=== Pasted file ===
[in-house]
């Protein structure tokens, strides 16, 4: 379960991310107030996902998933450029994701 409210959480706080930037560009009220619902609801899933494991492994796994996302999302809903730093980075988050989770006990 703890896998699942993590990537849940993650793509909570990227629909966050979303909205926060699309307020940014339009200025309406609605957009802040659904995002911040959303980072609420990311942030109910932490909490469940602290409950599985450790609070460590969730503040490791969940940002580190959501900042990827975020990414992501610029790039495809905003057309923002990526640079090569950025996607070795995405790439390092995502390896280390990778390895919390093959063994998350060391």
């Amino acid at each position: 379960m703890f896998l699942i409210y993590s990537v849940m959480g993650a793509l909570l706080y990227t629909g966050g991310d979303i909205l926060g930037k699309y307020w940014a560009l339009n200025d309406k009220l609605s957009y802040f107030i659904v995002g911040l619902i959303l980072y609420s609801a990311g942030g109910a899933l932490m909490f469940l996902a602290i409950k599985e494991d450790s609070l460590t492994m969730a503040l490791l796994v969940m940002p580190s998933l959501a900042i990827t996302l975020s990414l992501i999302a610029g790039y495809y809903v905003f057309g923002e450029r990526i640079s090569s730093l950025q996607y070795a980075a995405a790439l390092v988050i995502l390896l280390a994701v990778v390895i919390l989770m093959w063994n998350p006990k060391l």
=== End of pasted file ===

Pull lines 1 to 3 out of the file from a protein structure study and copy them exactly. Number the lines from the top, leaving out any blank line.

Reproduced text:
[in-house]
């Protein structure tokens, strides 16, 4: 379960991310107030996902998933450029994701 409210959480706080930037560009009220619902609801899933494991492994796994996302999302809903730093980075988050989770006990 703890896998699942993590990537849940993650793509909570990227629909966050979303909205926060699309307020940014339009200025309406609605957009802040659904995002911040959303980072609420990311942030109910932490909490469940602290409950599985450790609070460590969730503040490791969940940002580190959501900042990827975020990414992501610029790039495809905003057309923002990526640079090569950025996607070795995405790439390092995502390896280390990778390895919390093959063994998350060391």
């Amino acid at each position: 379960m703890f896998l699942i409210y993590s990537v849940m959480g993650a793509l909570l706080y990227t629909g966050g991310d979303i909205l926060g930037k699309y307020w940014a560009l339009n200025d309406k009220l609605s957009y802040f107030i659904v995002g911040l619902i959303l980072y609420s609801a990311g942030g109910a899933l932490m909490f469940l996902a602290i409950k599985e494991d450790s609070l460590t492994m969730a503040l490791l796994v969940m940002p580190s998933l959501a900042i990827t996302l975020s990414l992501i999302a610029g790039y495809y809903v905003f057309g923002e450029r990526i640079s090569s730093l950025q996607y070795a980075a995405a790439l390092v988050i995502l390896l280390a994701v990778v390895i919390l989770m093959w063994n998350p006990k060391l």